Thousands without power in U.S. storms

DENVER, COLORADO - The Civil Air Patrol conducted another aerial sweep of southeastern Colorado to see if any more travelers were still marooned by the blizzard that created 10-foot snowdrifts.

Meanwhile, tens of thousands of customers were still without power in the Plains.

Plow crews in Colorado were working to dig some roads out from the thick blanket of snow left by the storm, the second to hammer the region during the holidays.

"Life and safety are still the No. 1 priorities. We need to get the roads open so people can get out and deal with the situation," said Dick Vnuk, chief of operations for the state Division of Emergency Management.

CAP officials had heard reports of possible stranded motorists along Interstate 70, said patrol spokesman Steve Hamilton.

Several of the planes also carried infrared-sensing equipment that could be used to search for snowbound livestock, he said.

At least 12 deaths were blamed on the huge storm in four states, most in accidents on icy roads.

At last, no snow was falling across the middle of the nation as the huge storm that once stretched from Canada to Mexico had picked up speed and moved well to the east. The remains of the weather system poured rain along a line from Florida to New York, with snow in parts of New England. A fleet of small planes canvassed snow-covered roads southeast of Denver on December 31, searching for travelers stranded in areas where roads were blocked by snow drifts that measured 10 feet high. National Guard troops rescued at least 44 people.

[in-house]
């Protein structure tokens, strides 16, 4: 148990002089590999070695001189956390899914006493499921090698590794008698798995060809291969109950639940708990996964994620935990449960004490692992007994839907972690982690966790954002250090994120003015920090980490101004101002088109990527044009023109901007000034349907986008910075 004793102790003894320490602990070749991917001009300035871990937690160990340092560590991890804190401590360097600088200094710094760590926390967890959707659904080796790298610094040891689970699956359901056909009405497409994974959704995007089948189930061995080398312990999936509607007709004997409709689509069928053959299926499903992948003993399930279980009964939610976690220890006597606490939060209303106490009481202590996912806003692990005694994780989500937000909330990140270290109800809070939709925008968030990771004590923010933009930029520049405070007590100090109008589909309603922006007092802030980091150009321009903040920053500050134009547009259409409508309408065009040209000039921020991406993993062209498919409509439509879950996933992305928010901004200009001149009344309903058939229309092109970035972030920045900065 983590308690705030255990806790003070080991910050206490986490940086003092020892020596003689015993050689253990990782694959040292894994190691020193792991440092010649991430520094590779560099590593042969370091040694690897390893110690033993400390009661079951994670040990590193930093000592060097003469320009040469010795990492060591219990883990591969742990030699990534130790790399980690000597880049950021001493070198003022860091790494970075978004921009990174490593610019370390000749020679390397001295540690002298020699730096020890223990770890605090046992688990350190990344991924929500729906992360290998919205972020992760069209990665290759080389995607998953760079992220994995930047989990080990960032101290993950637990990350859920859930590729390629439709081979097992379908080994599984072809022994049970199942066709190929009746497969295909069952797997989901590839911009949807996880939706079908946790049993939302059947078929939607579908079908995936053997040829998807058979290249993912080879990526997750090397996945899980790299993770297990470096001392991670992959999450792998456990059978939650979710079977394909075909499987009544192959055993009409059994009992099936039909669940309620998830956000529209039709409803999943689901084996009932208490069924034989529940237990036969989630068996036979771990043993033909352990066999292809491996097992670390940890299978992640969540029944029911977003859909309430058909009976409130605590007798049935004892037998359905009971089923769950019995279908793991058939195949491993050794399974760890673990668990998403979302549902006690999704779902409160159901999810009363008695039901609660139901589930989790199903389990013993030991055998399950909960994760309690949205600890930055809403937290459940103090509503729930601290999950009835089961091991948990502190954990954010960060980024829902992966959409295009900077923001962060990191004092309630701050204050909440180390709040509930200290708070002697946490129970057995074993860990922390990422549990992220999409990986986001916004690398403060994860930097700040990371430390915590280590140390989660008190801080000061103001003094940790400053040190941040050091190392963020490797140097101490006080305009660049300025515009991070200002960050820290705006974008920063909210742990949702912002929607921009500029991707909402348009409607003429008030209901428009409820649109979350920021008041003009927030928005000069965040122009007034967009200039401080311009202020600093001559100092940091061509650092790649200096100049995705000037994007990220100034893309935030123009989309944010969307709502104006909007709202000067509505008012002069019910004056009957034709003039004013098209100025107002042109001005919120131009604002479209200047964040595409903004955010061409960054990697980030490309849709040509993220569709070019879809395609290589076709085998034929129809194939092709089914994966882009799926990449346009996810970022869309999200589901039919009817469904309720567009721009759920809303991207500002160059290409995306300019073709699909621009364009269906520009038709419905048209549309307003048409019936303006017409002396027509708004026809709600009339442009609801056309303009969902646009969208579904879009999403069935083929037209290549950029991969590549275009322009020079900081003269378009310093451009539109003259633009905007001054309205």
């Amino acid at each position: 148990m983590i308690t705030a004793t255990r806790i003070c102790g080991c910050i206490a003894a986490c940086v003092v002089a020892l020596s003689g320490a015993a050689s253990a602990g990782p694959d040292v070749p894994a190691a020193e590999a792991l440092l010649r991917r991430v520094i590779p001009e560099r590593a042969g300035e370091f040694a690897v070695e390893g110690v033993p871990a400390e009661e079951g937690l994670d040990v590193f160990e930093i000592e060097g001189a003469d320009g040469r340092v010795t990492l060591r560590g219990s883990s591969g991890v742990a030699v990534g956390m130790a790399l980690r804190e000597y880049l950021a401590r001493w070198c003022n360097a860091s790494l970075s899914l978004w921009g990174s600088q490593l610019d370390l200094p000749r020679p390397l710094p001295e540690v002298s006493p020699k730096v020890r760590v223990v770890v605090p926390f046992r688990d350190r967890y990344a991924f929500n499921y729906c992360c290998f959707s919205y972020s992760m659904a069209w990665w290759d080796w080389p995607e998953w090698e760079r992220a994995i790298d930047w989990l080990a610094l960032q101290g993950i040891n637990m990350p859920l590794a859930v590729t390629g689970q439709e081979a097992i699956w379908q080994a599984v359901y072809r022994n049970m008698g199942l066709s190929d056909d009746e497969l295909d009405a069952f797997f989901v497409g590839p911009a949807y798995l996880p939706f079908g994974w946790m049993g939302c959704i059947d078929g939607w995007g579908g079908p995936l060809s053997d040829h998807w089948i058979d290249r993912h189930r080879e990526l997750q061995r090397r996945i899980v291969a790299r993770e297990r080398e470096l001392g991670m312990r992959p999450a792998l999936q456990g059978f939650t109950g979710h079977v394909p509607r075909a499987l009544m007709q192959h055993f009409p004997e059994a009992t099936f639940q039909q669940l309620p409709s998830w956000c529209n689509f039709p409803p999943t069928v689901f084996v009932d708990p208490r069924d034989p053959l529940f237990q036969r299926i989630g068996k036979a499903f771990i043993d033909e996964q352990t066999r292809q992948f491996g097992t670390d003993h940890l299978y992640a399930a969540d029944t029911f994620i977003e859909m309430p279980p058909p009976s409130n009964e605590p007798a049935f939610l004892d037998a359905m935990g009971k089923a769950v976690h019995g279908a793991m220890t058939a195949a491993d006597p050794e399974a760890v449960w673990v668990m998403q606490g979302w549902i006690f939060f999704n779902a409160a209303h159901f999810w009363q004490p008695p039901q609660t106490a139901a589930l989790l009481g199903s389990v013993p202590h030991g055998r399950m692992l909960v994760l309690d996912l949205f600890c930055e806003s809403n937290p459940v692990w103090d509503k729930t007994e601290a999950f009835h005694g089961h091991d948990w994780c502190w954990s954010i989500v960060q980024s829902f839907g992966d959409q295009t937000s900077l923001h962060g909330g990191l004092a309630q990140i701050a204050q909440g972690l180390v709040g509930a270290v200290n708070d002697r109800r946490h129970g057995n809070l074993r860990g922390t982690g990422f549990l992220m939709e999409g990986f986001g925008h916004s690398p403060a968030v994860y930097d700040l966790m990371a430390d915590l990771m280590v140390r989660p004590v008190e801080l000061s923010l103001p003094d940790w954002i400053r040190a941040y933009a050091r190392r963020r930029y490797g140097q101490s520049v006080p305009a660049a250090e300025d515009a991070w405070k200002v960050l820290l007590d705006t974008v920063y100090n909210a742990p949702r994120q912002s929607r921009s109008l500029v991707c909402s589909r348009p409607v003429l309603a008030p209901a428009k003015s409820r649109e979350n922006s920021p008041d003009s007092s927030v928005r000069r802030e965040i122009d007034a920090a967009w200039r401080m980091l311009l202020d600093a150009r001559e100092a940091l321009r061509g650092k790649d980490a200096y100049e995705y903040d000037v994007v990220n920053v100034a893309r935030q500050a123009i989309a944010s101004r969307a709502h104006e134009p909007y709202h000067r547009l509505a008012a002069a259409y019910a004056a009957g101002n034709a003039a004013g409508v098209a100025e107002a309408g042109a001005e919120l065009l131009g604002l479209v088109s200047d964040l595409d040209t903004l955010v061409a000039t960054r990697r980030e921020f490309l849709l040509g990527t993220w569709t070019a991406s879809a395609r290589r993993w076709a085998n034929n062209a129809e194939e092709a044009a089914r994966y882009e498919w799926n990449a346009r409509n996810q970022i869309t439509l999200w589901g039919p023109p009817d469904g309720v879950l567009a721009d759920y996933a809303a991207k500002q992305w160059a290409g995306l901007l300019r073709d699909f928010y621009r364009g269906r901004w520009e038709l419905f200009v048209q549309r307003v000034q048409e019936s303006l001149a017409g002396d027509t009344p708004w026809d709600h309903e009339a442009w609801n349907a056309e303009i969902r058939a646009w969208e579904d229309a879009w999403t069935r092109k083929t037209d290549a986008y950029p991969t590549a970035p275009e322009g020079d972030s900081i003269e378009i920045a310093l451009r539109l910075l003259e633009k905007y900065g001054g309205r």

"This is a very significant storm; it's in the record books," said Scott Blair, a meteorologist with the National Weather Service.

Up to 32 inches of snow had fallen in western Kansas and wind piled it into drifts 15 feet high.

The Kansas National Guard delivered generators to shelters and assisted living centers. At least 50,000 homes and businesses were still blacked out January 1, but some highways closed because of the snow had been reopened.

The Kansas Highway Patrol also mounted an aerial search for stranded motorists New Year's Day. Pilots found two stuck vehicles the previous day and their occupants were rescued by sheriff's deputies.

Al Butkus, spokesman for the Kansas utility Aquila Inc., said it could be a week before power is restored to all customers.

"We've gotten 3 inches of ice on wires and connectors, and that ice stays there until it gets above freezing," Butkus said. "And the temperatures aren't moving above freezing."

New Mexico got up to 2 feet of snow in Albuquerque.

During the weekend in rural northeastern New Mexico, 44 motorists from as far as away as Louisiana took shelter at the home of Christine and Randy Glover after getting stuck in 3- to 4-foot drifts along U.S. 56, between Springer and Clayton.

"We just were in the right place at the right time," said Christine Glover. The Glovers had to guide some of the travelers to their house by radio because of whiteout conditions in blowing snow.

Utility crews in the Oklahoma Panhandle had restored power to five whole towns that were blacked out by the storm, state Department of Emergency Management spokeswoman Michelann Ooten said Monday. At least 5,000 customers had been affected as the storm dumped 18 inches of snow. Highways were slick and hazardous but open, authorities said.

Some 15,000 homes and businesses were in the dark in Nebraska.

Ten traffic deaths were blamed on the storm in Colorado, Texas and Minnesota. A tornado spawned by the same weather system killed one person recently in Texas, and a Kansas man was reported dead in a rural home where a generator apparently had been in use during the blackout.



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